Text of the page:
The Social Science and Social Media Collaborative
Have established models of social and political processes lost their predictive power?
Recent events, such as incorrect predictions of the 2016 election outcome and the spread of misinformation, present an opportunity to challenge old models with new sources of data.
The abundance of data from social media presents an opportunity to understand social and political trends better.
But first, researchers must address issues concerning the use of this data. Is it representative? Are users honest about their thoughts? Is the collection and processing of the data unbiased and accurate?
This study incorporates three parallel projects to address these issues and harness the opportunity to use new data to gain a better understanding of social and political phenomena.
Each of the three projects have specific substantive focus areas, but are linked through the use of data science methods, big data resources, and the use of high performance computing.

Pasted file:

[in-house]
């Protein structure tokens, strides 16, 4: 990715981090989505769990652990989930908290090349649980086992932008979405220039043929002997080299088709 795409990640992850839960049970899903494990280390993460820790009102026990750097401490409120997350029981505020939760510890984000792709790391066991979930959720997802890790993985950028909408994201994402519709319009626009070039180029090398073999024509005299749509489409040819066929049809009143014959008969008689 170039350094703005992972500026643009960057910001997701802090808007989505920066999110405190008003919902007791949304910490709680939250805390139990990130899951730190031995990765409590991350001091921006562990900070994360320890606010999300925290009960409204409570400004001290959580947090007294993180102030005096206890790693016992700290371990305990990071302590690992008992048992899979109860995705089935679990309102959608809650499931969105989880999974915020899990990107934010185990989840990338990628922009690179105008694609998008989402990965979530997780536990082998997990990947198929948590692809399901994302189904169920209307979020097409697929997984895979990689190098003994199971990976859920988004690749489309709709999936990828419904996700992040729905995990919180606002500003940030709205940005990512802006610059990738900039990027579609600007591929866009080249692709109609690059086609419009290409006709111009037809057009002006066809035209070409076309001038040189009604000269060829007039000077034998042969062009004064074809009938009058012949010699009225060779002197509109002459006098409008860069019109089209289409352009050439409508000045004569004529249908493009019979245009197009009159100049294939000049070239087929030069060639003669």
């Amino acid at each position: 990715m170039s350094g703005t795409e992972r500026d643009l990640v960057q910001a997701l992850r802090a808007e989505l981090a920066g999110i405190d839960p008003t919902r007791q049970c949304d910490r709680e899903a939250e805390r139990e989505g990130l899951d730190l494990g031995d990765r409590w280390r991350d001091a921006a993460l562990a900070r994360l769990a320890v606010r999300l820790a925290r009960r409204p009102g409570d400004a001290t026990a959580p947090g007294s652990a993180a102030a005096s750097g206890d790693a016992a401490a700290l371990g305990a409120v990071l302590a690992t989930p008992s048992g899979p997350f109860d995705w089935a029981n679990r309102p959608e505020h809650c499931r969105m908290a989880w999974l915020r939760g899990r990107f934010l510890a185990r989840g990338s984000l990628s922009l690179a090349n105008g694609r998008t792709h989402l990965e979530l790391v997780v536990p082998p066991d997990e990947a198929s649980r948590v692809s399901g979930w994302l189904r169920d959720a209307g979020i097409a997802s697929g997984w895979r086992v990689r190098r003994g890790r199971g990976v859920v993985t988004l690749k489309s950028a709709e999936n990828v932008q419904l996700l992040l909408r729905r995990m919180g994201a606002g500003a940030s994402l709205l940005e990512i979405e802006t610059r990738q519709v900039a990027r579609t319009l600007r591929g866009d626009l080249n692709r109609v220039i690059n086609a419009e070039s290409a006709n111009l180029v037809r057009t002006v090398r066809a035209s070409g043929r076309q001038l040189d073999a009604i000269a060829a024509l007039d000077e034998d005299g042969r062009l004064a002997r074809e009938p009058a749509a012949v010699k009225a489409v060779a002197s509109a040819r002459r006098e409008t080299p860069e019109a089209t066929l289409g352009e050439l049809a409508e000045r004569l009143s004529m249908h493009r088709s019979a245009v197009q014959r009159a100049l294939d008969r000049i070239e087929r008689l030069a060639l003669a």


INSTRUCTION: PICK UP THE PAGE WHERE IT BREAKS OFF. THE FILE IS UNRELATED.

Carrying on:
S3MC member Pamela Davis-Kean is the new Associate Director for Humanities and Social Sciences at the Michigan Institute for Data Science
Josh Pasek will give a talk on Friday February 1, 2019, titled “What Can Tweets Tell Us About Public Opinions? Uncovering the Data Generating Process by Linking Twitter Data with Surveys” that is available for live streaming.
Dr. Bode, member of the S3MC, is named 2019 Provost’s Distinguished Associate Professor at Georgetown University.
On November 27, 2018, S3Mc’s Ceren Budak participated in a panel on fake news organized by the U-M Dissonance Event Series.
Josh Pasek, Stuart Soroka and Mike Traugott of S3MC contributed to a recent study that is conducted in collaboration with SurveyMonkey and The Washington Post. They found that those who love Trump and those who hate him are paying the most attention to him.
A new paper examining the use of Twitter data has been published in Public Opinion Quarterly. The study uses knowledge of the processes generating Twitter data to develop and test hypotheses for when social media and survey data might align, and thus when social media processes may reflect survey measures.